Not Just a Job

One of my jobs these days is tutoring student athletes. I took it for a number of reasons; I need the money, it looks good on resume/CV, it has flexible hours - but mostly it was for the money; the Pontifex Niger got to get paid. I am as poor as a church mouse these days, and not one of those non-denominational megachurches, either. Tutoring pays the least of my three jobs, but to my surprise, it's the best job I've had in a long time.

The students are all struggling to balance school with major sports commitments. They lift weights, they practice, they go to therapy for injuries, they watch game films, they attend meetings - and THEN they go do their homework. On the weekends they have games, so they often travel extensively. They are almost universally exhausted, and frequently they are not the most serious or attentive students.

Despite that, I really look forward to working with them. I have always enjoyed teaching, but this is a unique challenge. Usually, they come to see me because they are struggling in a subject. Most often it's Sociology, but I'm also helping some with Women's Studies, English Comp., and general academic writing. Their scholarships sometimes hang in the balance, so it's very rewarding for both of us when their grades begin to improve. Once they have a little taste of success, they start coming to tutoring sessions with more eagerness. They begin to see that they can master the material, and they start to see themselves differently. Many believe that they're "just an athlete," but once they begin to see Bs and As on their work they start to believe they can graduate. That kind of energy is infectious - even after putting in 12 hour days with them, I come home in a good mood.

The job is not without its frustrations, though. I am struck by how poorly some of them were prepared by their high schools - and not just high schools in the U.S. We like to bitch about the failings of the American education system, but I've seen international students who were no better off. It's easy to see that the battle between sports and academics began for most of them many years before they arrived at Black Vatican U. They need help now because someone years ago made the decision to let them slide, to pass them and let them just be jocks. It angers me, but I try to turn that anger into the energy to help them be better students.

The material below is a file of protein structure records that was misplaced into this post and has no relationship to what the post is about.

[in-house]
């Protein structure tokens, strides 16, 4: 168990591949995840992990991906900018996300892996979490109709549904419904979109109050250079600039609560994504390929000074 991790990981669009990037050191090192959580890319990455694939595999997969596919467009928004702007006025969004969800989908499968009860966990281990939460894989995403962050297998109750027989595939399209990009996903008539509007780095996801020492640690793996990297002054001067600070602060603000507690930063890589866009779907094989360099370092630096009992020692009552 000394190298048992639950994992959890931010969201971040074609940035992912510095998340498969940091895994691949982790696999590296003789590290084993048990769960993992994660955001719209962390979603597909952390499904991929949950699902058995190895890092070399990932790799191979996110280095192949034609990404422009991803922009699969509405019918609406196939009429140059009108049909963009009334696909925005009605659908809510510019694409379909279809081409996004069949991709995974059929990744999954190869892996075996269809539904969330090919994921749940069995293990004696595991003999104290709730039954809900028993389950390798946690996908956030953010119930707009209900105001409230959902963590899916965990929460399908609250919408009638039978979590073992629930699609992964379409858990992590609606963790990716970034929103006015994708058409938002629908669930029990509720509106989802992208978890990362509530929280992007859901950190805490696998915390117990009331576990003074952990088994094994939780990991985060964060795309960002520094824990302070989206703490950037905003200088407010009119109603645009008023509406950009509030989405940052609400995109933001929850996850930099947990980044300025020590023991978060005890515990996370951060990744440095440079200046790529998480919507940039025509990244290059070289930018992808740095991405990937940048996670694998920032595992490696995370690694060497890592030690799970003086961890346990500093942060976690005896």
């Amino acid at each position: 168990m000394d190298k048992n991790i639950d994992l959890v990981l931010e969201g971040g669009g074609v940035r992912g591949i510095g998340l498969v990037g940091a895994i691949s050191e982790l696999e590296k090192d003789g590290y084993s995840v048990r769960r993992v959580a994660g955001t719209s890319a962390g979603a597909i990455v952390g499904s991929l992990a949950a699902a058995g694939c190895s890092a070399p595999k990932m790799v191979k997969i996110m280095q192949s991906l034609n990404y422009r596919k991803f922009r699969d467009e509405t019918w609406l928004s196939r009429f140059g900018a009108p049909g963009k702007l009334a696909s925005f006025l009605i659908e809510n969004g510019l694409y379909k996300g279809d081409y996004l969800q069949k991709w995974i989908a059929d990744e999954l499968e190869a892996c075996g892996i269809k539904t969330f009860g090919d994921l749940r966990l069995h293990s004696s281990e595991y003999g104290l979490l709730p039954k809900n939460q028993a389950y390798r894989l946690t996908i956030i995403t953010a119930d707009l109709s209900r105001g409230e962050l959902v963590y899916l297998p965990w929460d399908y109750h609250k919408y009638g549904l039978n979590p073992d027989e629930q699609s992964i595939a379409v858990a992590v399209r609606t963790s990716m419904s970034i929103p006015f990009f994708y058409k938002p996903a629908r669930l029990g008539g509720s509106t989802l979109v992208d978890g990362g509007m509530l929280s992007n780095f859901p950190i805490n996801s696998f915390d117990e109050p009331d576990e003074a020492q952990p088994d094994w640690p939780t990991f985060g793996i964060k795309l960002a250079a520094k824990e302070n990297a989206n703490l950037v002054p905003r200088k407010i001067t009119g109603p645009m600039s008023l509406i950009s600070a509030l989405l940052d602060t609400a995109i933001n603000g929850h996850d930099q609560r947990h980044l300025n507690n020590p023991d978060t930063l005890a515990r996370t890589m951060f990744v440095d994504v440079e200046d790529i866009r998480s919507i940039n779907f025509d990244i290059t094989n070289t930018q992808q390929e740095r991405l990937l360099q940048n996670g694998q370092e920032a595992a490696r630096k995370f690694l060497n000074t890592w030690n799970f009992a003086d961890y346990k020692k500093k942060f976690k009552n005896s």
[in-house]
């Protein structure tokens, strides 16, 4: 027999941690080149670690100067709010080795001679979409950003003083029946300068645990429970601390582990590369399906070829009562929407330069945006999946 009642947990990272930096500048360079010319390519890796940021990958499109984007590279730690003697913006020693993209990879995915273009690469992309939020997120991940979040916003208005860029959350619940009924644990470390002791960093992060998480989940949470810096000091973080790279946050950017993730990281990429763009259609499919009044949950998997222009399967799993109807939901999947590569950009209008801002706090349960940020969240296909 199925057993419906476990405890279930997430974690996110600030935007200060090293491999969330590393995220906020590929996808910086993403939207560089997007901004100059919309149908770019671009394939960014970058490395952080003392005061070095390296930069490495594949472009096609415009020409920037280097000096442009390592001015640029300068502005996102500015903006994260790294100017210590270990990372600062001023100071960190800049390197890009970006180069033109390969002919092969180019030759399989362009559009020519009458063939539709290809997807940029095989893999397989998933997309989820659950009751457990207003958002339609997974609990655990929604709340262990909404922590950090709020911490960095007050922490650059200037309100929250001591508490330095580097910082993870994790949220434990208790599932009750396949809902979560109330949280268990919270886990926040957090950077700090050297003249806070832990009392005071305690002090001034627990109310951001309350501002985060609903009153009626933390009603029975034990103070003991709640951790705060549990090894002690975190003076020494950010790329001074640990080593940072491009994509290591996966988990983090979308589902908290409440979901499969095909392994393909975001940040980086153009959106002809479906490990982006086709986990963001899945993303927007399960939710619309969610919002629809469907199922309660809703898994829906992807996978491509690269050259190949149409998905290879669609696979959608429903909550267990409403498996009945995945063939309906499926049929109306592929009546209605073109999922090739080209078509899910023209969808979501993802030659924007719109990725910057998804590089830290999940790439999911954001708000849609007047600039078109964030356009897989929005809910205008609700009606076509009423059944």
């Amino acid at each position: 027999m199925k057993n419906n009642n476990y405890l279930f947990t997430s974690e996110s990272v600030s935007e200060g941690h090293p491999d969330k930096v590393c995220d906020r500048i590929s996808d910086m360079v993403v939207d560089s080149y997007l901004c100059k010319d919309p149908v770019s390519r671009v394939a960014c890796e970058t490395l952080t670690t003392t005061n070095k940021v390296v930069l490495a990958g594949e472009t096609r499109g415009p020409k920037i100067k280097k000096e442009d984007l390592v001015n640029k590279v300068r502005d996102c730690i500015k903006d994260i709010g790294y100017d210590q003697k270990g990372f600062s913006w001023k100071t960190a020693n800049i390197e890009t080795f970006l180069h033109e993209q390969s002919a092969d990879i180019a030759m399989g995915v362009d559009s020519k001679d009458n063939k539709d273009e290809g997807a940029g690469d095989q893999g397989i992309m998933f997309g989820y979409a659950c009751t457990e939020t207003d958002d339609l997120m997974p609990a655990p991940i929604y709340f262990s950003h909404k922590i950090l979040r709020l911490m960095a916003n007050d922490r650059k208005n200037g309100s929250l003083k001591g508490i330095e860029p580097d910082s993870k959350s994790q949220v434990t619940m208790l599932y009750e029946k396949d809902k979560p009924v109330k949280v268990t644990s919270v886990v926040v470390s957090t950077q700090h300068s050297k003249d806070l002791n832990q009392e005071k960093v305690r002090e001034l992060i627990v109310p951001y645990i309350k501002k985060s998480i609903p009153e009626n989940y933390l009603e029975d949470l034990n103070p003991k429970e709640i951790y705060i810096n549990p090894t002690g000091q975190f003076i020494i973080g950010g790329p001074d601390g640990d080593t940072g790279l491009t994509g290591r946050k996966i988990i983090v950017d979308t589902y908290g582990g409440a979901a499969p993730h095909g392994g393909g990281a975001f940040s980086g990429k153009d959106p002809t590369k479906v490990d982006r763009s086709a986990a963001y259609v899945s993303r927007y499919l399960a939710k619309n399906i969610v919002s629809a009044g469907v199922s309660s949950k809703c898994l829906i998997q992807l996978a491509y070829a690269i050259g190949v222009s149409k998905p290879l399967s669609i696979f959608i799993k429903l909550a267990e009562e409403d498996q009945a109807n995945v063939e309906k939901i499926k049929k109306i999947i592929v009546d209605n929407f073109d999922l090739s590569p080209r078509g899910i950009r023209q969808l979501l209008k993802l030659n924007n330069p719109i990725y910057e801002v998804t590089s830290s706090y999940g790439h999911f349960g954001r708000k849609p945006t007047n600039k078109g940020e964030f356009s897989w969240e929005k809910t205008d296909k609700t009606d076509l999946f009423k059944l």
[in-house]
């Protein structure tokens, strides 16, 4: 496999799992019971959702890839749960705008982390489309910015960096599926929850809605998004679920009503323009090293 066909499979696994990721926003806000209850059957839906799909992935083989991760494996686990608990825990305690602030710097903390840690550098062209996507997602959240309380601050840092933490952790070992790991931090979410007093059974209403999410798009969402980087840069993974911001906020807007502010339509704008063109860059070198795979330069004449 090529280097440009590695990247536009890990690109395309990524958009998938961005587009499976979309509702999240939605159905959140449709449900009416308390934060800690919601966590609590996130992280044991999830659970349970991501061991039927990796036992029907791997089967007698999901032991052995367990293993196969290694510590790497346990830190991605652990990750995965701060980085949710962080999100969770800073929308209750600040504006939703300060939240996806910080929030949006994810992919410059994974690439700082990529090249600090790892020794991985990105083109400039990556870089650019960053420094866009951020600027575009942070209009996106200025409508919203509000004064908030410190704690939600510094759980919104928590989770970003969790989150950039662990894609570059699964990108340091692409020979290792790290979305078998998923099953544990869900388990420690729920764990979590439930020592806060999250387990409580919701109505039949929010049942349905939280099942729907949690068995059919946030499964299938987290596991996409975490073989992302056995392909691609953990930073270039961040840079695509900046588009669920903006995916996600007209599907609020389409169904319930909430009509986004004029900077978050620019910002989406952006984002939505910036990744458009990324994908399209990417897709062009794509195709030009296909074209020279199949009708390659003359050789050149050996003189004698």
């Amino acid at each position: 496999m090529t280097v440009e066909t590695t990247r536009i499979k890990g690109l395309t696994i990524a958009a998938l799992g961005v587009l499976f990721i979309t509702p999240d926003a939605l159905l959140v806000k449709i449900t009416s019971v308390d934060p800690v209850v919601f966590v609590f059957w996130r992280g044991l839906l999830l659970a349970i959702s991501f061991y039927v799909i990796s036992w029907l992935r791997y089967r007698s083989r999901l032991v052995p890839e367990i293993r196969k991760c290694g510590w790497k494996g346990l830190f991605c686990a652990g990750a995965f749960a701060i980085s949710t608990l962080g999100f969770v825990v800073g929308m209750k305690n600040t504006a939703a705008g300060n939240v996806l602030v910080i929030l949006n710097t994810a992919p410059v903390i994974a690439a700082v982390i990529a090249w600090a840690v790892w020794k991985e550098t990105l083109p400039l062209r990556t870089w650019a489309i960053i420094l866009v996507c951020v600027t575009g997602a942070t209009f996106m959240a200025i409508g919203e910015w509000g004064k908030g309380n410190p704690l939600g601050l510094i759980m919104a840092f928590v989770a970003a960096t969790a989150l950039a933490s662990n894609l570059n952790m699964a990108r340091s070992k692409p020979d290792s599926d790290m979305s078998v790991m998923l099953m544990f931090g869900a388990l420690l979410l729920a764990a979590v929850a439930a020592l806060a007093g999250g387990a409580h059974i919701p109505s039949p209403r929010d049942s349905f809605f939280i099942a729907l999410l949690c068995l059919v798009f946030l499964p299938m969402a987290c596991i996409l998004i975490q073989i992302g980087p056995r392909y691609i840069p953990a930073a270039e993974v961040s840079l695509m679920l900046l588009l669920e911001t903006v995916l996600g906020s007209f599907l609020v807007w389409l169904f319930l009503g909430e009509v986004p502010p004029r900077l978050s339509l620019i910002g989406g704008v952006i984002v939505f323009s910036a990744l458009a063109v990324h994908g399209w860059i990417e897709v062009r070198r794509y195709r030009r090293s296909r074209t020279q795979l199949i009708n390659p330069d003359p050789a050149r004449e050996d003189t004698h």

This is just the latest in a long line of revelations that have pushed me to make some new choices. My exposure to the work of Jonathan Kozol, meeting Bill Ayers and hearing him speak, knowing Education majors like Mandy, G-Fresh, and SciFi Heroine, meeting all the candidates for State Superintendent during campaign events this year, and now this job - it's all pushing me toward Education as a career. Yes, I still want a PhD, but I think I have more to add to the field of Education than I ever would contribute to Sociology.

I have an appointment with a counselor in the College of Education next Wednesday. I'm looking into the Post-Baccalaureate Teacher Certification Program, to see how long it will take - I am still planning on leaving this town before next fall. If it can be done in that timeframe, I'm off to Financial Aid to see if I can afford it.

My Place

Soon my time at Black Vatican U must come to an end. I know - I've said that before, but this time, I mean it. Once this thesis is defended and I've taught a class or two, I will have mined this place for all it has to offer me, aside from future letters of recommendation. As I plan for this departure, I am troubled. I don't know where to go.

You see, I have plenty of experience in living where I am not wanted. Not me personally, but me as a liberal, a Democrat, a non-Christian, a queer ally, and one of those damned elitist academic types. After almost a decade of being a politcal and cultural outsider, I'd like to find a place to live where my views are closer to the median.

I want to teach, either at the secondary or post-secondary level, without having to constantly pander to fundies and fanatics. I want my taxes to primarily fund social programs that build local communities, and not the defense budget. I want to live in a place that respects and supports the arts, multiculturalism, and the practice of the world's religions. This place should have ethnic diversity, and it should be celebrated. I have no idea where this place is.

In fact, I've been thinking for years now that this place is no longer in the U.S. Throughout my adult life I've been consistently stepping to the Left, while much of America has been stumbling to the Right. Even as we elected a black Democrat to be POTUS I knew it was too little, too late. As the GOP and the Teabaggers shriek about Socialism and Fascism, I find that he's nowhere near as far Left as I'd like. I want him to socialize medicine, empower labor, regulate the hell out of banking, and put the nuts of the corporations in a vice. I'm not just marching to a different drummer here - I'm in a completely different parade.

When I try to match an actual country to my fantasies about this place, I always end up looking at places like Sweden or Holland. Do I really have to learn a new language and move overseas just to live among my kind?